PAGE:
Andy Murray's Wimbledon Hopes In Doubt After Hip Injury Flares Up In Final Defeat

The former Wimbledon champion lost in Stuttgart, but it was double jeopardy for Murray
17:51, 12 Jun 2022

It was meant to be the first real high since his injury crisis. Instead, at the Stuttgart Open final, Andy Murray was left in pain as he was beaten by 4-6 7-5 3-6 by Matteo Berrettini. Just 15 days away from the start of Wimbledon and with Queen’s just around the corner, Murray clutched at that difficult left hip in the closing stages. 

This tournament had provided Murray’s first bright period in several years. He’d beaten top seed Stefanos Tsitsipas in the quarter-finals and Nick Krygios in the semis to take two big scalps on his way to his first tour-level final in six years. But his first ATP singles titles since 2019 proved to be a step too far as Berrettini, the runner-up at Wimbledon last year, won his first tournament since his own return from injury. 

"It's going to be tough to talk,” he said after the win. “Hopefully I won't talk too long and you'll be bored. Congratulations to Andy, an unbelievable fighter.

"The fight and spirit and everything he has shown in his career. I remember when I was a kid watching you and now we play each other, it doesn't feel real. I felt the support all week. I felt like I played in Italy from the first point. Grazie, danke, and I'm going to stop talking now!”


Murray’s hip surgery in 2018 looked as if it had completely derailed his hopes of competing for major honours, but this week, for the first time he looked in moments like the player he used to be. A final Wimbledon farewell has always felt like the best way for Murray to say goodbye to the sport, but given he has shown he can beat one of the world’s best in Tsitsipas, it seemed retirement was off the cards. 

However, his body continues to creak, especially if he plays multiple matches in a short period of time. "Thank you to my own team here and back home and my family,” he said. “Thank you so much for all the support. There's been a lot of progress in the last few weeks and I'm looking forward to seeing what the future holds.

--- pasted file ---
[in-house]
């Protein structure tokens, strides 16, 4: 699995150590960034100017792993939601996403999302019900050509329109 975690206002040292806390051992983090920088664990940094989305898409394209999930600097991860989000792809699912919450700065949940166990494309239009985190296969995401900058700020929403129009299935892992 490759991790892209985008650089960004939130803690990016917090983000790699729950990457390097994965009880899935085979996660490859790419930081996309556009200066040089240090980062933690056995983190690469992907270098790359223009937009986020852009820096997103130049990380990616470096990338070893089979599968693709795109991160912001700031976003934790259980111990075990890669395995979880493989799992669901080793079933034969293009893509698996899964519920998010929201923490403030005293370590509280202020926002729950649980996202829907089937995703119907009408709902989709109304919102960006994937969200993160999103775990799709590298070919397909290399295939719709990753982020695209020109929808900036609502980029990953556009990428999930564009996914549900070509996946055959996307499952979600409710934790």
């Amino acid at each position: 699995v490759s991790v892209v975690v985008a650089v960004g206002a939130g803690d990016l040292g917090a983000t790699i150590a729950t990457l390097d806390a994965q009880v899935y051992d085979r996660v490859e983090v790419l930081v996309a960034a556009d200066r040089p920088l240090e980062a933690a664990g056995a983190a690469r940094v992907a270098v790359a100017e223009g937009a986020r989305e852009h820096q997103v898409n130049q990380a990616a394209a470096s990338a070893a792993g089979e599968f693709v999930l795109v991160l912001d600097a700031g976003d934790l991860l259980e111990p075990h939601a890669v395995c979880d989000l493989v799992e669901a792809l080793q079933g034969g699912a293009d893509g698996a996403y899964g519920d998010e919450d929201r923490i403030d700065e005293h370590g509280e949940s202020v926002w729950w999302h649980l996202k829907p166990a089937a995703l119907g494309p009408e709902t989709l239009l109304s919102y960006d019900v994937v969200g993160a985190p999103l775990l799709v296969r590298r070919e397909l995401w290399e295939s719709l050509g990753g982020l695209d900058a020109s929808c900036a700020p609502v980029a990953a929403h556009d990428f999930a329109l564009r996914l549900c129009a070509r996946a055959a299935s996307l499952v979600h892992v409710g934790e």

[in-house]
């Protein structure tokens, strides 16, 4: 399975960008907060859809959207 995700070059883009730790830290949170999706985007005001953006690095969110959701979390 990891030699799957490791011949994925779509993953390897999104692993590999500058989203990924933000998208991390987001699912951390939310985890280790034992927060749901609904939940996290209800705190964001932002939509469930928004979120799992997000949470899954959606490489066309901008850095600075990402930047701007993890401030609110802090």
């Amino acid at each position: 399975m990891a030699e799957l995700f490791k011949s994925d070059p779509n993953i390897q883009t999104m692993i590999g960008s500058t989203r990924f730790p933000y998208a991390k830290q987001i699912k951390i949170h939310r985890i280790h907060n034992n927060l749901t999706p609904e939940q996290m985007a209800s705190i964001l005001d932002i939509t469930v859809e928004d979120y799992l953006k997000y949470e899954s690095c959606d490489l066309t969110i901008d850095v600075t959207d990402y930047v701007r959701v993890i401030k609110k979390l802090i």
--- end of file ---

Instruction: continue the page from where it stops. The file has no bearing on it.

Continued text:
"I'm feeling better about my game. I hope my body holds up. I hope to see you all again in the future.”

Murray’s legendary status in the sport is unquestionable and Berrettini’s quotes pay tribute to an influential figure in the game, but how much he has left to offer is questionable. Time and time again he has defied the odds and this genuinely looked like it could be a successful comeback ahead of his most treasured period of the season. 

But instead of providing him with confidence and match sharpness, now this injury could have derailed his Wimbledon progress. In the grand scheme of things a Stuttgart Open win wouldn’t have altered his CV too much, but it would have given him a major boost heading into his home Grand Slam event. 

His determination and mental toughness is almost unmatched on the circuit, but physically, his body continues to let him down in key moments. Given the stresses he puts his body under over a match, it's not unusual that he has suffered from a major injury in this way, but it does give us some context for the other modern greats. 

Rafa Nadal, Roger Federer and now Novak Djokovic have all continued at the very highest level way into their 30s. Over a decade at the top is impressive, anything more than that is almost superhuman in such a physically demanding spot. 

Murray has proved he is a mentality monster, but his body is only human. Hopefully we get to see him one last time on Centre Court. 

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